|The Church of the Savior on Spilled Blood|
Церковь Спаса на Крови (Russian)
|Ecclesiastical or organizational status||State Historical Museum|
|Location||Saint Petersburg, Russia|
|Architect(s)||Alfred Alexandrovich Parland, Archimandrite Ignaty (Ivan Malyshev)|
|Style||Russian Revival architecture|
|Savior on the Spilled Blood|
The Church of the Savior on Spilled Blood (Russian: Церковь Спаса на Крови, Tserkovʹ Spasa na Krovi)[a] is a former Russian Orthodox church in Saint Petersburg, Russia which currently functions as a secular museum. The structure was constructed between 1883 and 1907. It is one of Saint Petersburg's major attractions.
The church was erected on the site where political nihilists assassinated Emperor Alexander II in March 1881. The church was funded by the Romanov imperial family in honor of Alexander II, and the suffix "on [Spilled] Blood" refers to his assassination.
Construction began in 1883 during the reign of Alexander III, two years after the assassination of his father Alexander II. The church was dedicated to be a memorial to his father. Estimates suggest that the construction cost 4.5 million rubles. The construction was completed during the reign of Nicholas II in 1907. Funding was provided by the Imperial family with the support of many private donors.
The church is prominently situated along the Griboedov Canal; paved roads run along both sides of the canal. On March 13, 1881 (Julian date: March 1), as Alexander II's carriage passed along the embankment, a grenade thrown by an anarchist conspirator exploded. The tsar, shaken but unhurt, got out of the carriage and started to remonstrate with the presumed culprit. A second conspirator took the chance to throw another bomb, killing himself and mortally wounding the tsar. The tsar, bleeding heavily, was taken back to the Winter Palace, where he died a few hours later.
A temporary shrine was erected on the site of the attack while plans and fundraising for a more permanent memorial were undertaken. In order to build a permanent shrine on the exact spot where the assassination took place, it was decided to narrow the canal so that the section of road on which the tsar had been driving could be included within the walls of the church. An elaborate shrine, in the form of a ciborium, was constructed at the end of the church opposite the altar, on the exact place of Alexander's assassination. It is embellished with topaz, lazurite and other semi-precious stones, making a striking contrast with the simple cobblestones of the old road, which are exposed in the floor of the shrine.
Architecturally, the cathedral differs from Saint Petersburg's other structures. The city's architecture is predominantly Baroque and Neoclassical, but the Savior on Blood harks back to medieval Russian architecture in the spirit of romantic nationalism. It intentionally resembles the 17th-century Yaroslavl churches and the celebrated St. Basil's Cathedral in Moscow.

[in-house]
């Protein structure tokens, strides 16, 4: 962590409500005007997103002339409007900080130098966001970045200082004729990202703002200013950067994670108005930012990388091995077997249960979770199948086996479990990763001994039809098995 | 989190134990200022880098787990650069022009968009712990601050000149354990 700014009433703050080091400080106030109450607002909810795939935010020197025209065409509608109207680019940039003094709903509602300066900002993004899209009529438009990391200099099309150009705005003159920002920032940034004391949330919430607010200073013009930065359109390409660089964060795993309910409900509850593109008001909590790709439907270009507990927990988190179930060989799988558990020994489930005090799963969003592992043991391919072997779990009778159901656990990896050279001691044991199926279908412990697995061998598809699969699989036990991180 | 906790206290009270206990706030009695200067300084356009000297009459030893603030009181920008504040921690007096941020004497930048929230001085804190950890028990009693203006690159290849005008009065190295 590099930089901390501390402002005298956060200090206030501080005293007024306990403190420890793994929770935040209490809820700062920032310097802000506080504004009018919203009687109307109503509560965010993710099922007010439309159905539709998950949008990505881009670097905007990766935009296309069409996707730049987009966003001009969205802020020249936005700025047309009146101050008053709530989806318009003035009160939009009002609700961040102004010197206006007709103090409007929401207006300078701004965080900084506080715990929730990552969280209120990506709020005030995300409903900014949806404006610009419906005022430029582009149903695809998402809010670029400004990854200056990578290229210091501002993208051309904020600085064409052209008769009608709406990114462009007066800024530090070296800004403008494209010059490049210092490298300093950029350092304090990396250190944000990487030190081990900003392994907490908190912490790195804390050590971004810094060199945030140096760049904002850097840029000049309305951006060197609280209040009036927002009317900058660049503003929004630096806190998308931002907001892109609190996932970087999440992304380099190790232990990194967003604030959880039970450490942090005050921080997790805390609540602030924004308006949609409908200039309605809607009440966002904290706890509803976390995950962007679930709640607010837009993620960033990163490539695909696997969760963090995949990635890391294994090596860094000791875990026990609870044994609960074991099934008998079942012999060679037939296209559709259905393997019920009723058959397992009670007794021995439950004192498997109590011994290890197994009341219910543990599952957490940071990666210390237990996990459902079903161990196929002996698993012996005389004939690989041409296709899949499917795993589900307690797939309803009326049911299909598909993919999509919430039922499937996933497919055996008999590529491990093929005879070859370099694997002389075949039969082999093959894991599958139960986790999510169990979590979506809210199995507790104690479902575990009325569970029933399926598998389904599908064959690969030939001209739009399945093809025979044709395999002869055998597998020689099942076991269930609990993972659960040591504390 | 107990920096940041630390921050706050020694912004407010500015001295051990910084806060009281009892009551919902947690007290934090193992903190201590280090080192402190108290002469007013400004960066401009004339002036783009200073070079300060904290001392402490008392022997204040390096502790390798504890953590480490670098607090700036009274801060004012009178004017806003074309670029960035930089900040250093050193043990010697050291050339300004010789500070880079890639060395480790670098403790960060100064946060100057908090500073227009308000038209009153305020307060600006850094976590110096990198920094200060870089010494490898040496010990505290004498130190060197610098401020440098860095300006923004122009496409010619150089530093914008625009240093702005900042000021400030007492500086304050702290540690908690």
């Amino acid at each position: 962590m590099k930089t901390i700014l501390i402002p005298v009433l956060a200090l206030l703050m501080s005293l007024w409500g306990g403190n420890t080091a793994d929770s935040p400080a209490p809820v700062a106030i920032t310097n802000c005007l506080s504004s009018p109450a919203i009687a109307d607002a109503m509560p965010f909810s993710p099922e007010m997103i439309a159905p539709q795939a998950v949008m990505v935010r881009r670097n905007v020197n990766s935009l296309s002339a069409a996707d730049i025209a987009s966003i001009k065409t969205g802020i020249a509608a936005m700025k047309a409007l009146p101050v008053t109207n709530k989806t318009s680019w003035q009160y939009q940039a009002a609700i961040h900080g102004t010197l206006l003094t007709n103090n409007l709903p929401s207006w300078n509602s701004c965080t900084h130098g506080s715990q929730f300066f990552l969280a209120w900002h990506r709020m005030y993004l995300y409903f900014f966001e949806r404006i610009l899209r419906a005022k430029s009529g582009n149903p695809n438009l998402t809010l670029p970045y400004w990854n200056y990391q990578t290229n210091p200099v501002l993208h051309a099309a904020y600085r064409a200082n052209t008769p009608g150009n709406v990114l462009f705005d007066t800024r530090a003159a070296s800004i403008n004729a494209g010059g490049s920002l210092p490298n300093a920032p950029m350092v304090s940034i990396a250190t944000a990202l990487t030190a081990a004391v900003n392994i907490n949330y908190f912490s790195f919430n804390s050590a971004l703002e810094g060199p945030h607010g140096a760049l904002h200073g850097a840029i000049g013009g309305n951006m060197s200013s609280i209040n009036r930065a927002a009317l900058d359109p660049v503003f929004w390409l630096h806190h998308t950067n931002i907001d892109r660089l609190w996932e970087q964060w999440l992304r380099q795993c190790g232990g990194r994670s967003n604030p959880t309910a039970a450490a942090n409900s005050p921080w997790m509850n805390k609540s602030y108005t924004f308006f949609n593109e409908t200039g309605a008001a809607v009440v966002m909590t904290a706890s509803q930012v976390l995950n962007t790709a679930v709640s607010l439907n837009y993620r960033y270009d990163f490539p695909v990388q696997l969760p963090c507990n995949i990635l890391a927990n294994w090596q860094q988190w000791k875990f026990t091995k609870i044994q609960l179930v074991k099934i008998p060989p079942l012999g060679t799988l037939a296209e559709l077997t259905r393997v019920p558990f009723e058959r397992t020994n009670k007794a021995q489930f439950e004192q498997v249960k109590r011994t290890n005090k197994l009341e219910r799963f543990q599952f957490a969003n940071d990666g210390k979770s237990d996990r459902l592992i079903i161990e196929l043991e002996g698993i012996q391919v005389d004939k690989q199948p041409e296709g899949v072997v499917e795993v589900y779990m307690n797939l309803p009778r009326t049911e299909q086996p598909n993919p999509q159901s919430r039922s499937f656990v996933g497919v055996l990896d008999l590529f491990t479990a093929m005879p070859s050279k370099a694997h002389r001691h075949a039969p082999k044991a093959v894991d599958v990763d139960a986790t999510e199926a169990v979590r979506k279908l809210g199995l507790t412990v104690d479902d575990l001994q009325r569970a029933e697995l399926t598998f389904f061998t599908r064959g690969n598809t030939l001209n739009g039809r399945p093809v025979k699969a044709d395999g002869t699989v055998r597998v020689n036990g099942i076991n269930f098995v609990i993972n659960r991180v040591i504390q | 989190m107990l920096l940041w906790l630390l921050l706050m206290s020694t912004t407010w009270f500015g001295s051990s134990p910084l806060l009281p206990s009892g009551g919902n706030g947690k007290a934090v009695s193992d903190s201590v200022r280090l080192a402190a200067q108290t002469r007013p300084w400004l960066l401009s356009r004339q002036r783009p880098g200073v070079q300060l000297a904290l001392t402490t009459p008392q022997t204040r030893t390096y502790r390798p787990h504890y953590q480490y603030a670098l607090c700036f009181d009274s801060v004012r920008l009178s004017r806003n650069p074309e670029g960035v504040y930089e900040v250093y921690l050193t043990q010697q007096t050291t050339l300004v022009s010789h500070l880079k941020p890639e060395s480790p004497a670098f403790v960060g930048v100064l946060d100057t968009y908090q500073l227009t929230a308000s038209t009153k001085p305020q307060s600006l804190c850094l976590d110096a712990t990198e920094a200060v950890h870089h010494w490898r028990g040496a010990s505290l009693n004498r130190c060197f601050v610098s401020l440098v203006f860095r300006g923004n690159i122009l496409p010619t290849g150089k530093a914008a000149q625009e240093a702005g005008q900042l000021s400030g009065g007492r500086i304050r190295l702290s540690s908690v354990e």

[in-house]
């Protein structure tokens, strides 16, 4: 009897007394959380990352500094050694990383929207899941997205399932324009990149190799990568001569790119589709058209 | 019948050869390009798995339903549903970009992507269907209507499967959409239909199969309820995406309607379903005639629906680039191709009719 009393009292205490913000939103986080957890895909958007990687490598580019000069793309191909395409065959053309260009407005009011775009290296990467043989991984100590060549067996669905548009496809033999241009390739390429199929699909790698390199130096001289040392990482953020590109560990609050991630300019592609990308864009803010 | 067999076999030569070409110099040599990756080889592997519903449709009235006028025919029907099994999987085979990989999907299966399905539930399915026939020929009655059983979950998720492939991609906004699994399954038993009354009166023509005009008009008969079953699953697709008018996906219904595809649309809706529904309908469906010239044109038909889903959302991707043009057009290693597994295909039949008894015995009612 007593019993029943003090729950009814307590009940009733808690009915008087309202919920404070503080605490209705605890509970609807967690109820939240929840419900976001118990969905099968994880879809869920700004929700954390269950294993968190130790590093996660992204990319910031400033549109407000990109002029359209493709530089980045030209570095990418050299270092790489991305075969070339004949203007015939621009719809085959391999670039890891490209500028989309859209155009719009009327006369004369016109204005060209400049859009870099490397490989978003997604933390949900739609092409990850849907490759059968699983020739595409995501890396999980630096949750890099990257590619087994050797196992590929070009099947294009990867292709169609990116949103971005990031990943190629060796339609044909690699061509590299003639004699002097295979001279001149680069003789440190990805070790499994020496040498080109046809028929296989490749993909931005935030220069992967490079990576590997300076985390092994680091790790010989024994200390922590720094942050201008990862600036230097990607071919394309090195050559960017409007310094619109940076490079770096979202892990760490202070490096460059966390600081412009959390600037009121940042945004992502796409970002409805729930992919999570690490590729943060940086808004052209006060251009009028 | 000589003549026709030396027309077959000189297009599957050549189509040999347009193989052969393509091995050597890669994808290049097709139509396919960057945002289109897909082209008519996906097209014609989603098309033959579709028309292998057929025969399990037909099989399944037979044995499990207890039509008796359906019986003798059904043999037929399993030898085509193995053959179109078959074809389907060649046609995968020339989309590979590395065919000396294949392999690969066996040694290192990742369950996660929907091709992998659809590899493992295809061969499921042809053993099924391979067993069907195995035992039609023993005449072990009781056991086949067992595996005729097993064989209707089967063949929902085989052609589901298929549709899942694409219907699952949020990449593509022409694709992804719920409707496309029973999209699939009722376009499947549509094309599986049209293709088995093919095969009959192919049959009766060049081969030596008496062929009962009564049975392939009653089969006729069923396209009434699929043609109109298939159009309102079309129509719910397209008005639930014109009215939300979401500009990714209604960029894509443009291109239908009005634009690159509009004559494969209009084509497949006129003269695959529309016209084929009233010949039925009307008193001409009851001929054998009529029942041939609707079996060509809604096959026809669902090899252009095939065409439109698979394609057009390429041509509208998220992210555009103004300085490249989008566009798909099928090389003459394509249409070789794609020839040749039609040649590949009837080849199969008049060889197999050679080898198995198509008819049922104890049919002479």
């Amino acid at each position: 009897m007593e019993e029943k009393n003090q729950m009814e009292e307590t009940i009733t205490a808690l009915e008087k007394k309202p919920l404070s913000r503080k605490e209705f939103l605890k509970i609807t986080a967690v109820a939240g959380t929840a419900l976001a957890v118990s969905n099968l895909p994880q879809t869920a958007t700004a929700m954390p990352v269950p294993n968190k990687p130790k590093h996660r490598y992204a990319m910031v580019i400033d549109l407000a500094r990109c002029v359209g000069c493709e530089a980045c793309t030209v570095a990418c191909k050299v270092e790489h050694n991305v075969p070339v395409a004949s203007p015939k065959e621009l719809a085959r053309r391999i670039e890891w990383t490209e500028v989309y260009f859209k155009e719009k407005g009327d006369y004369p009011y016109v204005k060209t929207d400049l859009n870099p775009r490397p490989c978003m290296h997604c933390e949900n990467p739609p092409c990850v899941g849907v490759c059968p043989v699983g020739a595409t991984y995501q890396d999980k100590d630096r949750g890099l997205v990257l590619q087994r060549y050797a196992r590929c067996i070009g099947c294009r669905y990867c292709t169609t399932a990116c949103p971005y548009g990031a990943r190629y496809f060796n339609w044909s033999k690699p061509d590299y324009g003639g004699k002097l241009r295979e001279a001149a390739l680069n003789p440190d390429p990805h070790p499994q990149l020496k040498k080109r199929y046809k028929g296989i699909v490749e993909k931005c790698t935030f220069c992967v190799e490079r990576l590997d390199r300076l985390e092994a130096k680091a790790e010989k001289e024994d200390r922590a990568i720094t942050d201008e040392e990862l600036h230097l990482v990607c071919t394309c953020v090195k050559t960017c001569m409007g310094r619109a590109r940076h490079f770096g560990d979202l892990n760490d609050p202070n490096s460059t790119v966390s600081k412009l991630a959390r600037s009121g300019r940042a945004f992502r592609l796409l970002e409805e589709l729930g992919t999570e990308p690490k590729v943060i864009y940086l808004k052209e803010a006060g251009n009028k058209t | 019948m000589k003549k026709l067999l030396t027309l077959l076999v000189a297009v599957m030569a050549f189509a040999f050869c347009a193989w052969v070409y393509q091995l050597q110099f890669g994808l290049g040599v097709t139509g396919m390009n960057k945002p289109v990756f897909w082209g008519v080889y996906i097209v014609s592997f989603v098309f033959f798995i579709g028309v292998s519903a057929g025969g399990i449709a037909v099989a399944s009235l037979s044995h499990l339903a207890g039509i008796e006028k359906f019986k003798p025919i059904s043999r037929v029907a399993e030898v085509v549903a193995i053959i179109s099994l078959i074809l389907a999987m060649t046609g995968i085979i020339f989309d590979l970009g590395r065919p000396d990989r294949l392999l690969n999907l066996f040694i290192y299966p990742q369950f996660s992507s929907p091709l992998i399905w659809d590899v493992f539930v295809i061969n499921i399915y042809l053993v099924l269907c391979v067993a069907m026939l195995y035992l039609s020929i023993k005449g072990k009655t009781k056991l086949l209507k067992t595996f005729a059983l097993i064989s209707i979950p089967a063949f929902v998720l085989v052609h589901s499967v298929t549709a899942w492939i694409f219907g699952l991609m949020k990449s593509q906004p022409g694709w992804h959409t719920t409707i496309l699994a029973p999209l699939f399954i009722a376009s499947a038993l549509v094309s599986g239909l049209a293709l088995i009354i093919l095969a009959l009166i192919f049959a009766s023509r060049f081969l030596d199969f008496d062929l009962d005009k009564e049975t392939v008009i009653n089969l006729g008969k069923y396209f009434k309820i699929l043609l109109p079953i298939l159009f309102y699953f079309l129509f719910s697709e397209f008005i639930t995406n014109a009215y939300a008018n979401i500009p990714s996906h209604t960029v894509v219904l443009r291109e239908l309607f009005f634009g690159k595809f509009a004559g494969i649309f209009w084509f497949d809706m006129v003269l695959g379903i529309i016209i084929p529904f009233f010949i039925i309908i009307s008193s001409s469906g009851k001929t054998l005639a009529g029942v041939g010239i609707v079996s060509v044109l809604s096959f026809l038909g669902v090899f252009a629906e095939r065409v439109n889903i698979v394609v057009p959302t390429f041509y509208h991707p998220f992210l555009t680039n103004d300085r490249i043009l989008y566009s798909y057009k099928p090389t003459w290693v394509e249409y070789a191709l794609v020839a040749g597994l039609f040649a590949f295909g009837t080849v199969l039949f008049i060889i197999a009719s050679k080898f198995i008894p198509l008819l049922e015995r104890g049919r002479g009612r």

The church contains over 7500 square meters of mosaics—according to its restorers, more than any other church in the world. This record may be surpassed by the Cathedral Basilica of St. Louis, which houses 7700 square meters of mosaics. The interior was designed by some of the most celebrated Russian artists of the day—including Viktor Vasnetsov, Mikhail Nesterov and Mikhail Vrubel — but the church's chief architect, Alfred Alexandrovich Parland, was relatively little-known (born in Saint Petersburg in 1842 in a Baltic-German Lutheran family). Perhaps not surprisingly, the church's construction ran well over budget, having been estimated at 3.6 million rubles but ending up costing over 4.6 million. The walls and ceilings inside the church are completely covered in intricately detailed mosaics — the main pictures being biblical scenes or figures — but with very fine patterned borders setting off each picture.
In the aftermath of the Russian Revolution, the church was ransacked and looted, badly damaging its interior. The Soviet government closed the church in 1932. During the Second World War when many people were starving due to the Siege of Leningrad by Nazi German military forces, the church was used as a temporary morgue for those who died in combat and from starvation and illness. The church suffered significant damage. After the war, it was used as a warehouse for vegetables, leading to the sardonic name of Saviour on Potatoes.
In July 1970, management of the church passed to Saint Isaac's Cathedral and it was used as a museum. The proceeds from the Cathedral funded the restoration of the church. It was reopened in August 1997, after 27 years of restoration, but has not been reconsecrated and does not function as a full-time place of worship. The Church of the Saviour on Blood is a museum of mosaics. In the pre-Revolution period it was not used as a public place of worship. The church was dedicated to the memory of the assassinated tsar and only panikhidas (memorial services) took place. The church is now one of the main tourist attractions in Saint Petersburg.
In 2005, the State Museum of St. Isaac's Cathedral began the recreation of the Holy Gates (permanently lost in the 1920s during the Soviet period). Entirely produced with enamels and based on the pictures and lithographies of the time, the new Holy Gates were designed by V. J. Nikolsky and S. G. Kochetova and reified by the famous enamel artist L. Solomnikova and her atelier. Orthodox bishop Amvrosij of Gatchina celebrated the consecration of these new Holy Gates on 14 March 2012, the 129th anniversary of Alexander II's assassination.